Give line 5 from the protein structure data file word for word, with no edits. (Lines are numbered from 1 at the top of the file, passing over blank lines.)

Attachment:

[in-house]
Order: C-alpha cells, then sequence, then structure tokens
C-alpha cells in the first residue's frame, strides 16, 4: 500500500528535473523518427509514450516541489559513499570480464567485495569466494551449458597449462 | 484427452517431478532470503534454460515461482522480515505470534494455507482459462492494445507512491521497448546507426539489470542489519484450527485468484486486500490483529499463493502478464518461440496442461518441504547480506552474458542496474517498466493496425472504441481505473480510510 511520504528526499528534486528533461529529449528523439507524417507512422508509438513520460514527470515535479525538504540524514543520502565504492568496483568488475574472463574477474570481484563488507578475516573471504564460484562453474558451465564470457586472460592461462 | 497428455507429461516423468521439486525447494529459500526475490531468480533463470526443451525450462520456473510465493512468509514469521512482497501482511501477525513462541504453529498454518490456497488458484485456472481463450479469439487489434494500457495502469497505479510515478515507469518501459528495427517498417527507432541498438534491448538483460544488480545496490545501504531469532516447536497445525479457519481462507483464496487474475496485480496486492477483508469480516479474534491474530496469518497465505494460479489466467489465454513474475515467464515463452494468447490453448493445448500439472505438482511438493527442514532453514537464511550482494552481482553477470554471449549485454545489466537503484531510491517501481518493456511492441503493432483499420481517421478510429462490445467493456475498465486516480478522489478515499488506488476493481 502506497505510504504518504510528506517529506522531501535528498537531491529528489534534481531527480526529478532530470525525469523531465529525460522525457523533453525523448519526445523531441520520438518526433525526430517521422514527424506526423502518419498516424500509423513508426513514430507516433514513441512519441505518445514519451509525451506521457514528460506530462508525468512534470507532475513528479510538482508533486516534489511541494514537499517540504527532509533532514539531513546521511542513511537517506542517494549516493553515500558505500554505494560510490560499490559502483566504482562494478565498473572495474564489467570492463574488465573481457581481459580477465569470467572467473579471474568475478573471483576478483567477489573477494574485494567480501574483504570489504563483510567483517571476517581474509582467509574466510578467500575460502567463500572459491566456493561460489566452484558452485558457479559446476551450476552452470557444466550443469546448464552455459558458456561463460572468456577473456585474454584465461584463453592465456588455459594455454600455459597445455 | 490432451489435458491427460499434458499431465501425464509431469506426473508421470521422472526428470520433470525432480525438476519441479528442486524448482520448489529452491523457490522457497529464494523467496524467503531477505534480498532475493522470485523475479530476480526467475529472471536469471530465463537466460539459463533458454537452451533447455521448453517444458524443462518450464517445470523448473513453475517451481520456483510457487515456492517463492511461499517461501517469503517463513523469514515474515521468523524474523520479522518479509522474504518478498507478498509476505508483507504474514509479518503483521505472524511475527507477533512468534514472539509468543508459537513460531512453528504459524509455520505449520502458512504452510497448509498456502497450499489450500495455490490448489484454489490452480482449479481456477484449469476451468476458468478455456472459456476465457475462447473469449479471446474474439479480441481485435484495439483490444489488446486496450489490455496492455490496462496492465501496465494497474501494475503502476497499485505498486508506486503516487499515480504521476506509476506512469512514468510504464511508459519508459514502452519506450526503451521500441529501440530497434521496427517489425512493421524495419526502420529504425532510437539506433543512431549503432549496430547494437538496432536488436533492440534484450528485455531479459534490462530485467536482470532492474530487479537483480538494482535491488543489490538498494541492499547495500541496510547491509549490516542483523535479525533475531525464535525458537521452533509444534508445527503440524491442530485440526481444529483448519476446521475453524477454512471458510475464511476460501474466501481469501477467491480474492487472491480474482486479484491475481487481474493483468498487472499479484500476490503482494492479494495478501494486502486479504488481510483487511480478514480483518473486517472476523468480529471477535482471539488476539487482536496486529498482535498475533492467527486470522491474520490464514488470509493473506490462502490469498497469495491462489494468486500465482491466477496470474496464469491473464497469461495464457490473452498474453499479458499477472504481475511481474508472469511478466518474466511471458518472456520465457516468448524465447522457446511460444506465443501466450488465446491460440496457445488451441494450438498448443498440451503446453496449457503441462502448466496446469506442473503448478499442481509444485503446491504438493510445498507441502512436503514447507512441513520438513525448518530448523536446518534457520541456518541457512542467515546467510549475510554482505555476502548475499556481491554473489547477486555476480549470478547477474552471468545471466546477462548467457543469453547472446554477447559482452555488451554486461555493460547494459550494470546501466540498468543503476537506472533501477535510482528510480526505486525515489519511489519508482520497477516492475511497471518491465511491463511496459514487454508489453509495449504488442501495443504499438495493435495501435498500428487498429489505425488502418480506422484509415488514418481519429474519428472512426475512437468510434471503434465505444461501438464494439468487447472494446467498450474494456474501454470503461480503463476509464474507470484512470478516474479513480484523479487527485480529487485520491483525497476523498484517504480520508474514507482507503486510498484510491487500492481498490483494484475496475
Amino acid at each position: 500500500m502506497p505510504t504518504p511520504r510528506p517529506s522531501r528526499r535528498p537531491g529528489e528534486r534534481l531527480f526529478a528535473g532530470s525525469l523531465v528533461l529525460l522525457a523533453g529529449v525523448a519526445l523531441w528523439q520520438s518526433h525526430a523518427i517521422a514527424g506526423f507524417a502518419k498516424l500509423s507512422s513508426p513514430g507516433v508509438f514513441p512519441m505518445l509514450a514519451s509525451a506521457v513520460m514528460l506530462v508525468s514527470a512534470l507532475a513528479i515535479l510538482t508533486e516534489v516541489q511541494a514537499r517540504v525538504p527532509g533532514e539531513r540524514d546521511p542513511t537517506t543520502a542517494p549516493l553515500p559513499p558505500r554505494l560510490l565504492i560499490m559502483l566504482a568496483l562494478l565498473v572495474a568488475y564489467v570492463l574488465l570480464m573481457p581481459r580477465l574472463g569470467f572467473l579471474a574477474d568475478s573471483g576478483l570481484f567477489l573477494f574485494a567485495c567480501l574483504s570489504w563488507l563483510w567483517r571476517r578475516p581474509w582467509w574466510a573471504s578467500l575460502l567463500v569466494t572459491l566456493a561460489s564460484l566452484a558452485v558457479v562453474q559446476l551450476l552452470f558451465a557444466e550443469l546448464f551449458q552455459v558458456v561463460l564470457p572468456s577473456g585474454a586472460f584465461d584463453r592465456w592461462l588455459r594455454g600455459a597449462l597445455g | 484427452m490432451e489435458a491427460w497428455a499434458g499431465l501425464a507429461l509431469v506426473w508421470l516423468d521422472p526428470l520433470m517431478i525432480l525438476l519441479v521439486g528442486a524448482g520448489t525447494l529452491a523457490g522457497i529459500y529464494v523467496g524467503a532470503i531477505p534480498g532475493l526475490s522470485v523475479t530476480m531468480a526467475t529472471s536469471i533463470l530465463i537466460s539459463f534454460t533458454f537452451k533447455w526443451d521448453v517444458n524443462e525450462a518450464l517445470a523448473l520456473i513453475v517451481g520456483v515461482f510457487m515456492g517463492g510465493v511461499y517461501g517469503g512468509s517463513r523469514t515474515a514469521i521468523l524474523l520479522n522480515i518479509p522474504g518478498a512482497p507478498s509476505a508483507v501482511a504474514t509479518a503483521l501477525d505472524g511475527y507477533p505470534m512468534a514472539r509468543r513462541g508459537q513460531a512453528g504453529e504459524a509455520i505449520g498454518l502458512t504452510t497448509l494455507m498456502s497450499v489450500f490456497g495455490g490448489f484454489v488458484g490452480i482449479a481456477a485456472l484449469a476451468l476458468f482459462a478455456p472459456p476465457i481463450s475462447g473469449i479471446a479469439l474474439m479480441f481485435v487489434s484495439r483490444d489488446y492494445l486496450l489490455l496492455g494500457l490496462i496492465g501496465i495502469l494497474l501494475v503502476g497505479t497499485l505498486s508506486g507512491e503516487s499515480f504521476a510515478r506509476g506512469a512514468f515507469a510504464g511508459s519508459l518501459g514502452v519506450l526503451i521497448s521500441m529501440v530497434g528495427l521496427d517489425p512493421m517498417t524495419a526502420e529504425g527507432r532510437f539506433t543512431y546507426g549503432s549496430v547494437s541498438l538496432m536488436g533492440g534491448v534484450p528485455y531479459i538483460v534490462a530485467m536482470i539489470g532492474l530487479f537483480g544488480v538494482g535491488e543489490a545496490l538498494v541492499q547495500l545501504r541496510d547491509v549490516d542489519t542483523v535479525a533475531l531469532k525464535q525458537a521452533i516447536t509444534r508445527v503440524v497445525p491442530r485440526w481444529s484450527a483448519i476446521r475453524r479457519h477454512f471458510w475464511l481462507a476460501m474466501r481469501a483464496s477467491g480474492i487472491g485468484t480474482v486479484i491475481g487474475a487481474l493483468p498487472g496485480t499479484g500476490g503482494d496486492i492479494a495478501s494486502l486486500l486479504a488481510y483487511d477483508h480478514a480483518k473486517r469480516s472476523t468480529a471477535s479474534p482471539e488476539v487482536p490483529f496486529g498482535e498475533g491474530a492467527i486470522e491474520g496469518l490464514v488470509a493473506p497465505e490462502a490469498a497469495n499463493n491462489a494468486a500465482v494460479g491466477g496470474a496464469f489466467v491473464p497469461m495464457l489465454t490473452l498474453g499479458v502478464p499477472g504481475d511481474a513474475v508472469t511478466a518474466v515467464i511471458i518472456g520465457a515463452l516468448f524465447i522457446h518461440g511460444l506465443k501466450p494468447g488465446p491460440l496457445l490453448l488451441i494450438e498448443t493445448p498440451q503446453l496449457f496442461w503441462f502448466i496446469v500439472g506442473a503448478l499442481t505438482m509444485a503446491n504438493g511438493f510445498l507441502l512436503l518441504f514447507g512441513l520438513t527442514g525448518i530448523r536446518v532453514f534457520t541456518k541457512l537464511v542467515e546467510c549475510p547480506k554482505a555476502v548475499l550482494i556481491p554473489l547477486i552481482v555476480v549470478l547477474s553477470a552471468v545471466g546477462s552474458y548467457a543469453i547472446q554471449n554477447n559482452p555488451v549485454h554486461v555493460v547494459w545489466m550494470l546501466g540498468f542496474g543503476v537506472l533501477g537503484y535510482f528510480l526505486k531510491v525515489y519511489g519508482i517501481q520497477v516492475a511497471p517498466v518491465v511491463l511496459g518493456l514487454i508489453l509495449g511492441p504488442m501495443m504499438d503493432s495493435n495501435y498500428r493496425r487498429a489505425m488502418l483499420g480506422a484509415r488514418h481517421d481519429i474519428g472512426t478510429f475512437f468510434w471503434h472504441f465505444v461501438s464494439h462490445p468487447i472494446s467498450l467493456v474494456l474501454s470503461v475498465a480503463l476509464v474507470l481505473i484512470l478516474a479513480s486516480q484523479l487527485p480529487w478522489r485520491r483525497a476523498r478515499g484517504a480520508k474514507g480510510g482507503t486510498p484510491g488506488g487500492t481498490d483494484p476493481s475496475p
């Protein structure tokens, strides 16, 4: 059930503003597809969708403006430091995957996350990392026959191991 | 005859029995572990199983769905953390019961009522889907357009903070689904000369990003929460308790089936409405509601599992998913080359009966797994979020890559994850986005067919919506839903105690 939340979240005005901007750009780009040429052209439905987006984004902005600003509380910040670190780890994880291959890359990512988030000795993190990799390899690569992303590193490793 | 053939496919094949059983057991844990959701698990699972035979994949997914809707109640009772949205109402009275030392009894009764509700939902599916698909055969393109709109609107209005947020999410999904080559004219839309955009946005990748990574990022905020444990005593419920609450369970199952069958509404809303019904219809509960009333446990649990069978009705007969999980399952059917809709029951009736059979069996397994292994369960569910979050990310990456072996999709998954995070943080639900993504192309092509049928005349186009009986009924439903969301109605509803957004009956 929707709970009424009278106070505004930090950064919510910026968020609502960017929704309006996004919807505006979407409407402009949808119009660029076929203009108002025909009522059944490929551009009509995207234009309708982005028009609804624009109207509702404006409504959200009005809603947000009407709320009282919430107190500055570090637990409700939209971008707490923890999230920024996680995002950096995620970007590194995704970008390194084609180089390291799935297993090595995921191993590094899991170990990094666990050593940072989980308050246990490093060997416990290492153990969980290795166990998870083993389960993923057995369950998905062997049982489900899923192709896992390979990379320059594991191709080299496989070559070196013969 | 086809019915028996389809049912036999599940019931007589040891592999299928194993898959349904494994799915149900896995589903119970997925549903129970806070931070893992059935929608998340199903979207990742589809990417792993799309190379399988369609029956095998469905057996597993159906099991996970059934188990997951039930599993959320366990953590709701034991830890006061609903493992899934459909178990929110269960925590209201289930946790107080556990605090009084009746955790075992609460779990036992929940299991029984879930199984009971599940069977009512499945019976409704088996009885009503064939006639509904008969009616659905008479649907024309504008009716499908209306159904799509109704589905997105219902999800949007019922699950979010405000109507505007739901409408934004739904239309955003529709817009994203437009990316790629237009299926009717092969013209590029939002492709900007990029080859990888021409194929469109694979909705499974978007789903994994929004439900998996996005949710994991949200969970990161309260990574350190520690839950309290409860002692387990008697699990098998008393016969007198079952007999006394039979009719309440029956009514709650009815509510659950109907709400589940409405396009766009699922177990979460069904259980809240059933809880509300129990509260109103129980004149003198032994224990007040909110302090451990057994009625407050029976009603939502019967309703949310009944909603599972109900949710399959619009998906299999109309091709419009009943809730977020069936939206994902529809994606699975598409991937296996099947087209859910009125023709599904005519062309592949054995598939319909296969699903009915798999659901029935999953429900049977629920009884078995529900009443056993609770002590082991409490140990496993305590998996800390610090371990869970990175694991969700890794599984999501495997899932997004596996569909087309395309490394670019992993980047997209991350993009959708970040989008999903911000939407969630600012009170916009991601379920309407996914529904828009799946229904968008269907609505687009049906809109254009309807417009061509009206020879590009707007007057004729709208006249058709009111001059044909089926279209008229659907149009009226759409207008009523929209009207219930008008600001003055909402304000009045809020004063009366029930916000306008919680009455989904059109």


């Protein structure tokens, strides 16, 4: 059930503003597809969708403006430091995957996350990392026959191991 | 005859029995572990199983769905953390019961009522889907357009903070689904000369990003929460308790089936409405509601599992998913080359009966797994979020890559994850986005067919919506839903105690 939340979240005005901007750009780009040429052209439905987006984004902005600003509380910040670190780890994880291959890359990512988030000795993190990799390899690569992303590193490793 | 053939496919094949059983057991844990959701698990699972035979994949997914809707109640009772949205109402009275030392009894009764509700939902599916698909055969393109709109609107209005947020999410999904080559004219839309955009946005990748990574990022905020444990005593419920609450369970199952069958509404809303019904219809509960009333446990649990069978009705007969999980399952059917809709029951009736059979069996397994292994369960569910979050990310990456072996999709998954995070943080639900993504192309092509049928005349186009009986009924439903969301109605509803957004009956 929707709970009424009278106070505004930090950064919510910026968020609502960017929704309006996004919807505006979407409407402009949808119009660029076929203009108002025909009522059944490929551009009509995207234009309708982005028009609804624009109207509702404006409504959200009005809603947000009407709320009282919430107190500055570090637990409700939209971008707490923890999230920024996680995002950096995620970007590194995704970008390194084609180089390291799935297993090595995921191993590094899991170990990094666990050593940072989980308050246990490093060997416990290492153990969980290795166990998870083993389960993923057995369950998905062997049982489900899923192709896992390979990379320059594991191709080299496989070559070196013969 | 086809019915028996389809049912036999599940019931007589040891592999299928194993898959349904494994799915149900896995589903119970997925549903129970806070931070893992059935929608998340199903979207990742589809990417792993799309190379399988369609029956095998469905057996597993159906099991996970059934188990997951039930599993959320366990953590709701034991830890006061609903493992899934459909178990929110269960925590209201289930946790107080556990605090009084009746955790075992609460779990036992929940299991029984879930199984009971599940069977009512499945019976409704088996009885009503064939006639509904008969009616659905008479649907024309504008009716499908209306159904799509109704589905997105219902999800949007019922699950979010405000109507505007739901409408934004739904239309955003529709817009994203437009990316790629237009299926009717092969013209590029939002492709900007990029080859990888021409194929469109694979909705499974978007789903994994929004439900998996996005949710994991949200969970990161309260990574350190520690839950309290409860002692387990008697699990098998008393016969007198079952007999006394039979009719309440029956009514709650009815509510659950109907709400589940409405396009766009699922177990979460069904259980809240059933809880509300129990509260109103129980004149003198032994224990007040909110302090451990057994009625407050029976009603939502019967309703949310009944909603599972109900949710399959619009998906299999109309091709419009009943809730977020069936939206994902529809994606699975598409991937296996099947087209859910009125023709599904005519062309592949054995598939319909296969699903009915798999659901029935999953429900049977629920009884078995529900009443056993609770002590082991409490140990496993305590998996800390610090371990869970990175694991969700890794599984999501495997899932997004596996569909087309395309490394670019992993980047997209991350993009959708970040989008999903911000939407969630600012009170916009991601379920309407996914529904828009799946229904968008269907609505687009049906809109254009309807417009061509009206020879590009707007007057004729709208006249058709009111001059044909089926279209008229659907149009009226759409207008009523929209009207219930008008600001003055909402304000009045809020004063009366029930916000306008919680009455989904059109």